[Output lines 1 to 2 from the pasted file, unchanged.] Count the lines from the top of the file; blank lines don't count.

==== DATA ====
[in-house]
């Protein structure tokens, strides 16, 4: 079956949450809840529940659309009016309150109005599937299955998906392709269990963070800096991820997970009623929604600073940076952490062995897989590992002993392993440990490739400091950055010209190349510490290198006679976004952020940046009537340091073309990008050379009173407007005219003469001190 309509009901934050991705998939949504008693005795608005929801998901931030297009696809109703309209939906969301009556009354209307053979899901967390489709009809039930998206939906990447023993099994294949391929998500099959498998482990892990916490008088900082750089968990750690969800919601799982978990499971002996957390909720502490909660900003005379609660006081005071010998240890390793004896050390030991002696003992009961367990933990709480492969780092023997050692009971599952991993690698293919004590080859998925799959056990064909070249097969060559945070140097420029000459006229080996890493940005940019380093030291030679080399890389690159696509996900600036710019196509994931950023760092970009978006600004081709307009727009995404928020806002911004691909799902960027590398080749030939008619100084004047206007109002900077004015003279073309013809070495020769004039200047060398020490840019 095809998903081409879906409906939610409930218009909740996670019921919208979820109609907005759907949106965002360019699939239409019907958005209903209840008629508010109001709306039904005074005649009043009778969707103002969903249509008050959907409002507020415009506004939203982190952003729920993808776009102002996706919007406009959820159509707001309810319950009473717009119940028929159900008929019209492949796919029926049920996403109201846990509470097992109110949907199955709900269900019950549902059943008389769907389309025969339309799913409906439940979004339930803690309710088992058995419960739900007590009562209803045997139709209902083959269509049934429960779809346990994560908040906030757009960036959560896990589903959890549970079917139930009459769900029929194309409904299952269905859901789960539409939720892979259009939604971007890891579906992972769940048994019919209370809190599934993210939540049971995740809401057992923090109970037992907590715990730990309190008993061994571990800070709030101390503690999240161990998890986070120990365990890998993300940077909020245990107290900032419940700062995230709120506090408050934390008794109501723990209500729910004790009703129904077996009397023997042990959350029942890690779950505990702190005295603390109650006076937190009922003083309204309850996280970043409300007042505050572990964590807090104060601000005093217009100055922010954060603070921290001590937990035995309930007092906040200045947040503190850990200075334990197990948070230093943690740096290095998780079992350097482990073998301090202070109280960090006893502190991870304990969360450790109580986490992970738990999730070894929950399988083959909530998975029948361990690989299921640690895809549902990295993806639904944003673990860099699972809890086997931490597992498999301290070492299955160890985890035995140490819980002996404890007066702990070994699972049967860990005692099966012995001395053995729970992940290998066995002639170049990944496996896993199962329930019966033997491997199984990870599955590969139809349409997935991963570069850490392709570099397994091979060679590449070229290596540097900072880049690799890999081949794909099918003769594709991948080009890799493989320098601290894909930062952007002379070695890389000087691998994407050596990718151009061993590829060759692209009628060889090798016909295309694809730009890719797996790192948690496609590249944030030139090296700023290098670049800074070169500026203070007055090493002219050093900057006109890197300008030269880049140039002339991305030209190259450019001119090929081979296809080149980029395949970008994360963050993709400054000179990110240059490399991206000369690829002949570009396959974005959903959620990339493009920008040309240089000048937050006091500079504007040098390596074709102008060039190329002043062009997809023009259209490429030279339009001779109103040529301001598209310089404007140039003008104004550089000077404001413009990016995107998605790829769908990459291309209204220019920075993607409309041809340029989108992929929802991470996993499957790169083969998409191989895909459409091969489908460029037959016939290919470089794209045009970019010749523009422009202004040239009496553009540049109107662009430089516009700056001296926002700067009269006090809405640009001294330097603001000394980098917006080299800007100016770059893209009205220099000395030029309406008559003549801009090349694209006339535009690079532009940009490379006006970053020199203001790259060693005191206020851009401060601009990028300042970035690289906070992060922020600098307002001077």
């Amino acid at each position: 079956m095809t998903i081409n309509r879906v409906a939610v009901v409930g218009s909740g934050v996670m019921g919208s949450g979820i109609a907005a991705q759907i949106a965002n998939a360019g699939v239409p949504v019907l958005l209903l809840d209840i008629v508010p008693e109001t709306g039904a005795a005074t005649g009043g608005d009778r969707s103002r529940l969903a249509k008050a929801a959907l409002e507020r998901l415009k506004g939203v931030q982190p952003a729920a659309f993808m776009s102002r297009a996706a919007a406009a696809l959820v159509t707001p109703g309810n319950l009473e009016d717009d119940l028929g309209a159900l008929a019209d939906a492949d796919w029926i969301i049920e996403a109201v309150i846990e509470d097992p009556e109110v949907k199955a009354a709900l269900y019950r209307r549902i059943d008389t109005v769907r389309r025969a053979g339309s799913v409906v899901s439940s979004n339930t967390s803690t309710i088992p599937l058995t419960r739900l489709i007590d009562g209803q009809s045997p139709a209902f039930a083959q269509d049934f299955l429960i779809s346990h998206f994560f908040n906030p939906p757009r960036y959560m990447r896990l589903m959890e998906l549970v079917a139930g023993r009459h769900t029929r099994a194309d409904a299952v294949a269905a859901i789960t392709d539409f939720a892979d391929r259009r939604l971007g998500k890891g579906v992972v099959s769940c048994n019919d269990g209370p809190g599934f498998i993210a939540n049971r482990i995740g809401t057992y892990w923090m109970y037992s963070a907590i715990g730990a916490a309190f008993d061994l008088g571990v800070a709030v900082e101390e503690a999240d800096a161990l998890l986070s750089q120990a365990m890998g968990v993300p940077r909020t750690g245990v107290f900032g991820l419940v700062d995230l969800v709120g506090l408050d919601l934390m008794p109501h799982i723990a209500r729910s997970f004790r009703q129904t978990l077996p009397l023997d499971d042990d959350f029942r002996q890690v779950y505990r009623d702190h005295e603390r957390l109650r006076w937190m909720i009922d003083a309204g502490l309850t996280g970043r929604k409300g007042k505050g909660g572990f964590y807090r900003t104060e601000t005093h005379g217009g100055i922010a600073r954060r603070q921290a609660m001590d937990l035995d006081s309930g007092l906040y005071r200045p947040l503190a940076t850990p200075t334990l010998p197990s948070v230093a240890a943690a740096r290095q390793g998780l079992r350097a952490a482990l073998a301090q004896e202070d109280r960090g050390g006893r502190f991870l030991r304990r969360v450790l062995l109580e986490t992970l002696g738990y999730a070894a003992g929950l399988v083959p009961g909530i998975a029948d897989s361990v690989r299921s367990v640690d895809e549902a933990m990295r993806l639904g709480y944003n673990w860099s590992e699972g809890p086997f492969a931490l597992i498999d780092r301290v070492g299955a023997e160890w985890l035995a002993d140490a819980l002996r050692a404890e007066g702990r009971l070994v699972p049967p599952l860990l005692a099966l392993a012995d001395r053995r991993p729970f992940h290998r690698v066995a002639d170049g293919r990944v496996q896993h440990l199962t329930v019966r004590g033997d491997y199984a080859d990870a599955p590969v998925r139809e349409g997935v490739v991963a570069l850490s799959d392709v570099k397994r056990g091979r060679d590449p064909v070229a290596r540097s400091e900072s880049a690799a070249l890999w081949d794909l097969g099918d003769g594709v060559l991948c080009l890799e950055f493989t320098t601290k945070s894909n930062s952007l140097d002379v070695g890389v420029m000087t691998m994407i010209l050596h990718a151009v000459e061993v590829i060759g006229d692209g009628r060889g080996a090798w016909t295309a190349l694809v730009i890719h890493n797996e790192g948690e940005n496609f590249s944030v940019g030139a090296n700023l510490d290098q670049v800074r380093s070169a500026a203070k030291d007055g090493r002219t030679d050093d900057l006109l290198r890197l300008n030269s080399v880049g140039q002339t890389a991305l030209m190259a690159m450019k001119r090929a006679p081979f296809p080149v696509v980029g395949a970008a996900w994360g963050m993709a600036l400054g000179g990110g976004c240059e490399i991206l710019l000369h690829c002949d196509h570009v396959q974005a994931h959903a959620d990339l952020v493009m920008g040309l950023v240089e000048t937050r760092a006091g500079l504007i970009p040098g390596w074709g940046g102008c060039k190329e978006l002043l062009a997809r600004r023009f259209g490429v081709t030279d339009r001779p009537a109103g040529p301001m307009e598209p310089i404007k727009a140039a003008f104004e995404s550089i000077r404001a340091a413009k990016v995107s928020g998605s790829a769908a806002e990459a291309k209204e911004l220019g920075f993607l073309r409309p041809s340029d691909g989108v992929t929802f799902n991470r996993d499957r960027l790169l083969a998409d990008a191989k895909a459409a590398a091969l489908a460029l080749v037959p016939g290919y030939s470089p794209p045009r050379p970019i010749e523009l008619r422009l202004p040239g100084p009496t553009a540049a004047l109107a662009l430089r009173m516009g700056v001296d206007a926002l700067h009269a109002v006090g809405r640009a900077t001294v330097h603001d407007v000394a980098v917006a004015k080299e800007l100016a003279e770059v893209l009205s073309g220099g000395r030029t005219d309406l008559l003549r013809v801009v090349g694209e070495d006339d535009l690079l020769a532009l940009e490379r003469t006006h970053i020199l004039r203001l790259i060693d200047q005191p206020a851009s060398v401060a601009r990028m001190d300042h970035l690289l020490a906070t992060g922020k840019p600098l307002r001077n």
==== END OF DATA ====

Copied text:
[in-house]
């Protein structure tokens, strides 16, 4: 079956949450809840529940659309009016309150109005599937299955998906392709269990963070800096991820997970009623929604600073940076952490062995897989590992002993392993440990490739400091950055010209190349510490290198006679976004952020940046009537340091073309990008050379009173407007005219003469001190 309509009901934050991705998939949504008693005795608005929801998901931030297009696809109703309209939906969301009556009354209307053979899901967390489709009809039930998206939906990447023993099994294949391929998500099959498998482990892990916490008088900082750089968990750690969800919601799982978990499971002996957390909720502490909660900003005379609660006081005071010998240890390793004896050390030991002696003992009961367990933990709480492969780092023997050692009971599952991993690698293919004590080859998925799959056990064909070249097969060559945070140097420029000459006229080996890493940005940019380093030291030679080399890389690159696509996900600036710019196509994931950023760092970009978006600004081709307009727009995404928020806002911004691909799902960027590398080749030939008619100084004047206007109002900077004015003279073309013809070495020769004039200047060398020490840019 095809998903081409879906409906939610409930218009909740996670019921919208979820109609907005759907949106965002360019699939239409019907958005209903209840008629508010109001709306039904005074005649009043009778969707103002969903249509008050959907409002507020415009506004939203982190952003729920993808776009102002996706919007406009959820159509707001309810319950009473717009119940028929159900008929019209492949796919029926049920996403109201846990509470097992109110949907199955709900269900019950549902059943008389769907389309025969339309799913409906439940979004339930803690309710088992058995419960739900007590009562209803045997139709209902083959269509049934429960779809346990994560908040906030757009960036959560896990589903959890549970079917139930009459769900029929194309409904299952269905859901789960539409939720892979259009939604971007890891579906992972769940048994019919209370809190599934993210939540049971995740809401057992923090109970037992907590715990730990309190008993061994571990800070709030101390503690999240161990998890986070120990365990890998993300940077909020245990107290900032419940700062995230709120506090408050934390008794109501723990209500729910004790009703129904077996009397023997042990959350029942890690779950505990702190005295603390109650006076937190009922003083309204309850996280970043409300007042505050572990964590807090104060601000005093217009100055922010954060603070921290001590937990035995309930007092906040200045947040503190850990200075334990197990948070230093943690740096290095998780079992350097482990073998301090202070109280960090006893502190991870304990969360450790109580986490992970738990999730070894929950399988083959909530998975029948361990690989299921640690895809549902990295993806639904944003673990860099699972809890086997931490597992498999301290070492299955160890985890035995140490819980002996404890007066702990070994699972049967860990005692099966012995001395053995729970992940290998066995002639170049990944496996896993199962329930019966033997491997199984990870599955590969139809349409997935991963570069850490392709570099397994091979060679590449070229290596540097900072880049690799890999081949794909099918003769594709991948080009890799493989320098601290894909930062952007002379070695890389000087691998994407050596990718151009061993590829060759692209009628060889090798016909295309694809730009890719797996790192948690496609590249944030030139090296700023290098670049800074070169500026203070007055090493002219050093900057006109890197300008030269880049140039002339991305030209190259450019001119090929081979296809080149980029395949970008994360963050993709400054000179990110240059490399991206000369690829002949570009396959974005959903959620990339493009920008040309240089000048937050006091500079504007040098390596074709102008060039190329002043062009997809023009259209490429030279339009001779109103040529301001598209310089404007140039003008104004550089000077404001413009990016995107998605790829769908990459291309209204220019920075993607409309041809340029989108992929929802991470996993499957790169083969998409191989895909459409091969489908460029037959016939290919470089794209045009970019010749523009422009202004040239009496553009540049109107662009430089516009700056001296926002700067009269006090809405640009001294330097603001000394980098917006080299800007100016770059893209009205220099000395030029309406008559003549801009090349694209006339535009690079532009940009490379006006970053020199203001790259060693005191206020851009401060601009990028300042970035690289906070992060922020600098307002001077």